It’s no wonder people say writing or making money online is a scam. If most people don’t make it then it makes sense. As Morgan Housel says:

Pessimism always sounds smarter than optimism because optimism sounds like a sales pitch while pessimism sounds like someone trying to help you.

But the reason people don’t succeed with writing or online business isn’t because it’s impossible or a pyramid scheme. It’s because people’s patience and time horizon are wrong.

If you set a goal and give yourself a decade of daily practice to achieve it, it’s highly unlikely you won’t win big. That’s how you defeat average.

Average is seductively comfortable

That’s why those stuck in that rat race don’t pursue uncomfortable goals.

Being extraordinary requires a different type of thinking. Those who are successful chase discomfort.

  • What they say sounds crazy.
  • Their goals look insane.
  • Their routines look superhuman.
  • The time they wake up every morning sounds like hustle p*rn.

The alternative is you don’t put yourself in uncomfortable situations. By doing that your emotional maturity becomes no better than a 12 year old pubescent teenager. Acting like a 12 year old as a 40, 50, or 60 year old human is a strange way to live.

Without discomfort you’ll find yourself stuck in the messy middle with all the other lottery chasers hoping for overnight success or luck to make their dreams come true so they can sit on a beach until they pass away.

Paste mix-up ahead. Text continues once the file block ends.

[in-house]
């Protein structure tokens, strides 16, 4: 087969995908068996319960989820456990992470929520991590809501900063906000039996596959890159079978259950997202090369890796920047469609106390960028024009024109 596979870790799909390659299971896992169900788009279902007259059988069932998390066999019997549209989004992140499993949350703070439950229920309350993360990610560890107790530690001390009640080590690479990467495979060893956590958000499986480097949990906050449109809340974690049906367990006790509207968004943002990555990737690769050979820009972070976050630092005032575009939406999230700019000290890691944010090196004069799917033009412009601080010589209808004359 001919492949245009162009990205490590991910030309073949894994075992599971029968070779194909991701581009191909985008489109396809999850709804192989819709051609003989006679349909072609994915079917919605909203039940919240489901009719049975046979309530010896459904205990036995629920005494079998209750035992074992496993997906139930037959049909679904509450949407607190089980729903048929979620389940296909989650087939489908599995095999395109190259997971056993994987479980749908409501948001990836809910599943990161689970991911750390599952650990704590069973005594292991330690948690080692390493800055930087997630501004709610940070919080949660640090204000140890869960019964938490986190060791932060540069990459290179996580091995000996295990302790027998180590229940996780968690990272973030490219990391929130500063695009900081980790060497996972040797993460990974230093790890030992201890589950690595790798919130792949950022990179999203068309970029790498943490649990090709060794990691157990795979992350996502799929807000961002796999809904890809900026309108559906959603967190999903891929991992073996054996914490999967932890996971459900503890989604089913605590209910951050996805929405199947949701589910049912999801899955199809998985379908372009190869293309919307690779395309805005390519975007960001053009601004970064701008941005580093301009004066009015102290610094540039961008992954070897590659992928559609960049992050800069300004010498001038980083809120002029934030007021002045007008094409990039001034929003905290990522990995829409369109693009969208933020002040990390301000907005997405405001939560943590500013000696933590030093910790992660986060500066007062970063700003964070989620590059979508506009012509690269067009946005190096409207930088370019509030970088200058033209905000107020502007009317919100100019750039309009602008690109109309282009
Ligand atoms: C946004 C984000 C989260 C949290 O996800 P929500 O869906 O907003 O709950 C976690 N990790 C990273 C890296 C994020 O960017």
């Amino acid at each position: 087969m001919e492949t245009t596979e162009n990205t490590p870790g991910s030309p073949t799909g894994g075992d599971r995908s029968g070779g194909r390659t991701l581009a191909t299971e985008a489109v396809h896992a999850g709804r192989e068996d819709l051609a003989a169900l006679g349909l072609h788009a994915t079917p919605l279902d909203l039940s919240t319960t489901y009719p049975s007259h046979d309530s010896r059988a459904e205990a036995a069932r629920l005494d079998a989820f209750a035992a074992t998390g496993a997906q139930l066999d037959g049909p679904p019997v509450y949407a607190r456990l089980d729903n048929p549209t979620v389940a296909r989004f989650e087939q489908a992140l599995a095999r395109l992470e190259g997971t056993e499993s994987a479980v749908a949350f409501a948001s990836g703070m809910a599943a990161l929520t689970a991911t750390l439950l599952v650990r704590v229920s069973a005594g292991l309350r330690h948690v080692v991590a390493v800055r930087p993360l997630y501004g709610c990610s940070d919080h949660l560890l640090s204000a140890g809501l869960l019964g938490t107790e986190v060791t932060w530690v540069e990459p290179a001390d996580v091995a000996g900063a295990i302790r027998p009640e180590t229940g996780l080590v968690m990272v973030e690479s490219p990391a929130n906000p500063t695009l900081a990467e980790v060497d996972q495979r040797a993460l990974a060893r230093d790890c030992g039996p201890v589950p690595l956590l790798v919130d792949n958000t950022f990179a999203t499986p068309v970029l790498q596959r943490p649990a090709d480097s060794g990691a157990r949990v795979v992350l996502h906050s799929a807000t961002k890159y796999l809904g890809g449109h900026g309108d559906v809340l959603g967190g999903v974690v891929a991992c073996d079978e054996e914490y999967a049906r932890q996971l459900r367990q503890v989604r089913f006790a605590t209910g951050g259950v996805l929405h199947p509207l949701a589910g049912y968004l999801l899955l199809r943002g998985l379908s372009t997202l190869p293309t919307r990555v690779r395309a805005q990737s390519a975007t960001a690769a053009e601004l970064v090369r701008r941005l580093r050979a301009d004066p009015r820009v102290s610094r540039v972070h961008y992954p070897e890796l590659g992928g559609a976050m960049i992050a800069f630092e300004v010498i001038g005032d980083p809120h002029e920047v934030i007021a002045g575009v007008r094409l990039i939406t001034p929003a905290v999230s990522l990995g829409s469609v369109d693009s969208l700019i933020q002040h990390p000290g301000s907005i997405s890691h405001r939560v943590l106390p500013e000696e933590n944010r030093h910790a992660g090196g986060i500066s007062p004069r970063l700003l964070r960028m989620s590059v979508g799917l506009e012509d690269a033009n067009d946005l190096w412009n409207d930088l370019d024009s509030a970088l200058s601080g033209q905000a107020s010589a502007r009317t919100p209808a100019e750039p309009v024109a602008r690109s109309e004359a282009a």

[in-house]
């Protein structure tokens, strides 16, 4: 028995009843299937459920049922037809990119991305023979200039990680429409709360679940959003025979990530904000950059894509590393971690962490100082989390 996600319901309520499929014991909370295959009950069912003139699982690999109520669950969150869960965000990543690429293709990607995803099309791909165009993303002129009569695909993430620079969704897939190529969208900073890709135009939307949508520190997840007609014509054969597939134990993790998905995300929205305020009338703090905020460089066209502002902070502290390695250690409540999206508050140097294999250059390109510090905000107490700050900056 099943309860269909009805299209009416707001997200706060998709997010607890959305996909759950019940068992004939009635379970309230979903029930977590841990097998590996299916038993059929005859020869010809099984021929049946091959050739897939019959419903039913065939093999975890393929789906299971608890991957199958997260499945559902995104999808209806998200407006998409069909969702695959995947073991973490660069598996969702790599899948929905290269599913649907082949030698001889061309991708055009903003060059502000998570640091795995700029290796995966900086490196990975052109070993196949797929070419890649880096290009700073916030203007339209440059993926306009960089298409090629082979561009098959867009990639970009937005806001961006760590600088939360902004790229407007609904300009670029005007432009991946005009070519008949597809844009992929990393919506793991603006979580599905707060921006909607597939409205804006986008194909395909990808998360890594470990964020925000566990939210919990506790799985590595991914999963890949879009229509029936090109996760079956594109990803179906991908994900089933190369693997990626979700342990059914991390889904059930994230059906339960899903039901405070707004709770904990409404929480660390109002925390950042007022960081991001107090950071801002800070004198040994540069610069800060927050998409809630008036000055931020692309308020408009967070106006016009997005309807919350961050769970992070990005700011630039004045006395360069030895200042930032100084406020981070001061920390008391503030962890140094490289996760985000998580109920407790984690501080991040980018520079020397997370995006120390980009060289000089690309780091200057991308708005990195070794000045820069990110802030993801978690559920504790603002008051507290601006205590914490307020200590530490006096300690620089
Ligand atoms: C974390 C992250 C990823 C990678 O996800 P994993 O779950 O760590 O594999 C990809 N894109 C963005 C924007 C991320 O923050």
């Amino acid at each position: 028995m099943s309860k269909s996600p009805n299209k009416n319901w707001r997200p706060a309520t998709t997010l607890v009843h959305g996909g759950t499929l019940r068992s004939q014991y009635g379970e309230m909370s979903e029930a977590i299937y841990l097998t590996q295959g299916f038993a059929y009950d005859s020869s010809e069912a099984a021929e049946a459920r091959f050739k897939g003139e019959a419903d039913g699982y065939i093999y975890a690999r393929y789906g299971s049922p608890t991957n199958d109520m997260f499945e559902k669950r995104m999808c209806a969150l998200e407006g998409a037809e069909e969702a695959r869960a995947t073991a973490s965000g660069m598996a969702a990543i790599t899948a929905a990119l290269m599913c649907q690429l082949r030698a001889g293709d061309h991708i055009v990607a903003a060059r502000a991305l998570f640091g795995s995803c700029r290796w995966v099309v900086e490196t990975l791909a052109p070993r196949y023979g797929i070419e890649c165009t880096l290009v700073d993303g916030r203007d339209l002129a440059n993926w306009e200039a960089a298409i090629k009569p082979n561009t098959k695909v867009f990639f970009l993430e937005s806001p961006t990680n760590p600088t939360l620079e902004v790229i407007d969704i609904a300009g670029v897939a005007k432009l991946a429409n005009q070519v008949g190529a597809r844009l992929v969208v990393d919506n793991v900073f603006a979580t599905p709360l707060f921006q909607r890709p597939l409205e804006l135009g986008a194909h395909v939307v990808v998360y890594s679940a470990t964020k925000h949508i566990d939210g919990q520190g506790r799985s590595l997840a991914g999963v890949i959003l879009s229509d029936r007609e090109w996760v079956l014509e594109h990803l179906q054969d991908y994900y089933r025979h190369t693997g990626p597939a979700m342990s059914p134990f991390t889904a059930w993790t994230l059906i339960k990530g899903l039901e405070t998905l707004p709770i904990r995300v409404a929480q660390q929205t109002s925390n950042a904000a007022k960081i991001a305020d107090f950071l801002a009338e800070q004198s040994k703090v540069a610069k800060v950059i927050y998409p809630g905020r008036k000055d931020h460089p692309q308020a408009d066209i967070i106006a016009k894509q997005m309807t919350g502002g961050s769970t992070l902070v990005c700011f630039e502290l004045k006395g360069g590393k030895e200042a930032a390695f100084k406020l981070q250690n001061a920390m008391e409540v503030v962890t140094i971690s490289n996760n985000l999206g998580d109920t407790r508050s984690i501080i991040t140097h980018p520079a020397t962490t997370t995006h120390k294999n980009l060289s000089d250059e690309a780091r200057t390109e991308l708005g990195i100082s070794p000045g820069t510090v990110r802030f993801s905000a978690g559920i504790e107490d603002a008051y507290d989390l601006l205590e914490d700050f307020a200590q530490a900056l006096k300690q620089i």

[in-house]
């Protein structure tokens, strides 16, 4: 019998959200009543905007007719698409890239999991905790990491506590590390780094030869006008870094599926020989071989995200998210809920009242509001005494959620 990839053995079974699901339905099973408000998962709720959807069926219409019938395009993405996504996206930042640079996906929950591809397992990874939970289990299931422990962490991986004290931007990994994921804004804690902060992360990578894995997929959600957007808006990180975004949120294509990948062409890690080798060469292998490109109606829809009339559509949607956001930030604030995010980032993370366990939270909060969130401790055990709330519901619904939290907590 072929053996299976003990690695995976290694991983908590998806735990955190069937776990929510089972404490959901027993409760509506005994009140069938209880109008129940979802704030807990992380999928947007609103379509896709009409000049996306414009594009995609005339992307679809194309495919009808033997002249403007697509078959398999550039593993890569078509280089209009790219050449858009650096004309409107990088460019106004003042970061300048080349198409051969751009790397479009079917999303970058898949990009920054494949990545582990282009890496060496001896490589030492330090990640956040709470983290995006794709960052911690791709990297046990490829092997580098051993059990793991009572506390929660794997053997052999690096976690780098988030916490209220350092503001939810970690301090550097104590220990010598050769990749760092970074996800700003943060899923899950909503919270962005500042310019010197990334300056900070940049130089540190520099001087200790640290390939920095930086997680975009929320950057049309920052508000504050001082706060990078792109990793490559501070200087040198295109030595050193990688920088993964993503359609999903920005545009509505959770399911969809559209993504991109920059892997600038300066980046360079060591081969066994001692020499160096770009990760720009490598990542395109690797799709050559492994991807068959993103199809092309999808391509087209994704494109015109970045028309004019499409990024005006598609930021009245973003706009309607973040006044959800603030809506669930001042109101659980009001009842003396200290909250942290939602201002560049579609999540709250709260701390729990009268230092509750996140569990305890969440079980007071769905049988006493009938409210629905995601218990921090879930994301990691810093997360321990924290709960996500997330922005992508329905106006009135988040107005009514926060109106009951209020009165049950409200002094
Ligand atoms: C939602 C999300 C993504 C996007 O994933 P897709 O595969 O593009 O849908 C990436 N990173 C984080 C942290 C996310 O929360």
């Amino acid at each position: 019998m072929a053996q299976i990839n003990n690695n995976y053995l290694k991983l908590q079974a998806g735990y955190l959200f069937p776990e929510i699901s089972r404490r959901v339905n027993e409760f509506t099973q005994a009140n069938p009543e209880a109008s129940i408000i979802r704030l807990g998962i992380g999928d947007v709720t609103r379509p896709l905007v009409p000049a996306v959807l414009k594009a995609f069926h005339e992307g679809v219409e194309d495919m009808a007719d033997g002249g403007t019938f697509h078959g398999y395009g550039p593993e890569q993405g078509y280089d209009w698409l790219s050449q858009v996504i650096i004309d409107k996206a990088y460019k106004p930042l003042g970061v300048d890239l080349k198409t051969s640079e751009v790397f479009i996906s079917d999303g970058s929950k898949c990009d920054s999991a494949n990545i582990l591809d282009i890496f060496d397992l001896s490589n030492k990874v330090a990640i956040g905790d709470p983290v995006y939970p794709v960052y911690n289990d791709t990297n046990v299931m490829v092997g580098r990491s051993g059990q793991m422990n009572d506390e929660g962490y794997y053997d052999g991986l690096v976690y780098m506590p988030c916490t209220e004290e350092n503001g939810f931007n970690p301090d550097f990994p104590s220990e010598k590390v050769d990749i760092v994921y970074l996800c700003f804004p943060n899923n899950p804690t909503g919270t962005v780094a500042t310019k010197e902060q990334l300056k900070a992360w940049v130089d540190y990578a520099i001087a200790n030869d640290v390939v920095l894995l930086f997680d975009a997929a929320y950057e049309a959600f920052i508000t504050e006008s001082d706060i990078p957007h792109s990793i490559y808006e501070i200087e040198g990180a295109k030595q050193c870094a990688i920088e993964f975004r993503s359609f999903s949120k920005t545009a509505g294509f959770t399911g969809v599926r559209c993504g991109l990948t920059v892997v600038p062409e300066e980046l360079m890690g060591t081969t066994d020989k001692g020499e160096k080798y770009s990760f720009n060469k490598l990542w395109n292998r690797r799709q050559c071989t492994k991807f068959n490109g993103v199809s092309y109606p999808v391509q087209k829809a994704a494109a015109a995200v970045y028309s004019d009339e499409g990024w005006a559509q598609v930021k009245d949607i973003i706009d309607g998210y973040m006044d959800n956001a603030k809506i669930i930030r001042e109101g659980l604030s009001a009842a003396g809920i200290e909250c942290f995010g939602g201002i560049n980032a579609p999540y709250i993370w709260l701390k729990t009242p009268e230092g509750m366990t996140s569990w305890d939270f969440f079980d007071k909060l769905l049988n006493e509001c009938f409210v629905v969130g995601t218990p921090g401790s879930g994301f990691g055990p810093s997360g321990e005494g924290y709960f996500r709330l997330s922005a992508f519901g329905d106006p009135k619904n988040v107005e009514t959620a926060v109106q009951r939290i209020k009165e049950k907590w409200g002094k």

Imagine asking for permission for the rest of your life. That’s what average buys you. Upgrade to the permissionless life.

Following the rules is exhausting

Joey Justice says “Beginners learn the rules. Experts follow the rules. Masters break the rules.”

Go to school, get brainwashed, know nothing about how money works, go to college, get a degree job that’ll get replaced by AI, be patient, follow orders for a few decades and maybe get a promotion. Am I the only one who thinks this is bat sh*t crazy?

It sounds logical to follow the rules. To choose the common path and be average. It looks like safety.

But the best things you ever do in life defy the odds.

They break the rules and make everyone go “how the hell did you make that happen given the status quo?”

That’s the magical place you want to be. It doesn’t matter whether you become successful or extraordinary. What matters is you try. What matters is you don’t worship the average life and end up with regrets.

There’s a war against average.

People are waking up. It’s not to late to escape. Dare to dream. Dare to create. Dare to chase obsession. Dare to inspire others with your example.